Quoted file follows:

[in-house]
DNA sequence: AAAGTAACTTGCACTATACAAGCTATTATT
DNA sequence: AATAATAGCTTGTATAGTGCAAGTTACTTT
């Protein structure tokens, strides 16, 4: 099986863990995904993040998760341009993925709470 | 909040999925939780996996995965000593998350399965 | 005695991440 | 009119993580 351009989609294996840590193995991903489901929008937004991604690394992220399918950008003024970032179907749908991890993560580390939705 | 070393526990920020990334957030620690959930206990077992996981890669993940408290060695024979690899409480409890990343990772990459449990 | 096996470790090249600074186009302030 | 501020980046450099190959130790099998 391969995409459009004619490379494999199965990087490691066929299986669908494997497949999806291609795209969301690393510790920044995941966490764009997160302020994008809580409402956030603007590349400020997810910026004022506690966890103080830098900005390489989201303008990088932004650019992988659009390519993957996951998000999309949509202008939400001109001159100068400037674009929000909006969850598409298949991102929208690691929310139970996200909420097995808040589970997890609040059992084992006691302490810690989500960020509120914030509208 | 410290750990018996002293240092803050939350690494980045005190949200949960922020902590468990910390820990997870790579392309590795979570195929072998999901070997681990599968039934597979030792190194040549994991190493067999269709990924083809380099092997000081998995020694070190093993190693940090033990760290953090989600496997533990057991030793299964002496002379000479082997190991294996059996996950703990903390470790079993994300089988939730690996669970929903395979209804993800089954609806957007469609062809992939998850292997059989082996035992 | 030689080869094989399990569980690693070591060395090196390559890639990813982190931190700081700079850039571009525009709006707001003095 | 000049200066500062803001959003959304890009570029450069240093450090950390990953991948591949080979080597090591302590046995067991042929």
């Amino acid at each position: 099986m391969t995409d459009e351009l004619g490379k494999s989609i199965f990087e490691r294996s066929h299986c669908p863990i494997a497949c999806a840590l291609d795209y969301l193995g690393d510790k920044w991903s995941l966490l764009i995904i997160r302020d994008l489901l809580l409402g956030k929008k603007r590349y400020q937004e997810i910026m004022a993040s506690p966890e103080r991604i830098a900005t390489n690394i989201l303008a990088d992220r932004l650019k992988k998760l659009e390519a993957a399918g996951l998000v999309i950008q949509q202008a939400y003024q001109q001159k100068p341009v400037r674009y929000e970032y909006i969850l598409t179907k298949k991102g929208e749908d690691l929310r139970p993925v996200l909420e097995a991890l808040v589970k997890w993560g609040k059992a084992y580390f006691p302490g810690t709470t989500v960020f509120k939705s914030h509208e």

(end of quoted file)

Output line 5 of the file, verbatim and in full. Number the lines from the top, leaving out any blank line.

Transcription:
């Amino acid at each position: 099986m391969t995409d459009e351009l004619g490379k494999s989609i199965f990087e490691r294996s066929h299986c669908p863990i494997a497949c999806a840590l291609d795209y969301l193995g690393d510790k920044w991903s995941l966490l764009i995904i997160r302020d994008l489901l809580l409402g956030k929008k603007r590349y400020q937004e997810i910026m004022a993040s506690p966890e103080r991604i830098a900005t390489n690394i989201l303008a990088d992220r932004l650019k992988k998760l659009e390519a993957a399918g996951l998000v999309i950008q949509q202008a939400y003024q001109q001159k100068p341009v400037r674009y929000e970032y909006i969850l598409t179907k298949k991102g929208e749908d690691l929310r139970p993925v996200l909420e097995a991890l808040v589970k997890w993560g609040k059992a084992y580390f006691p302490g810690t709470t989500v960020f509120k939705s914030h509208e």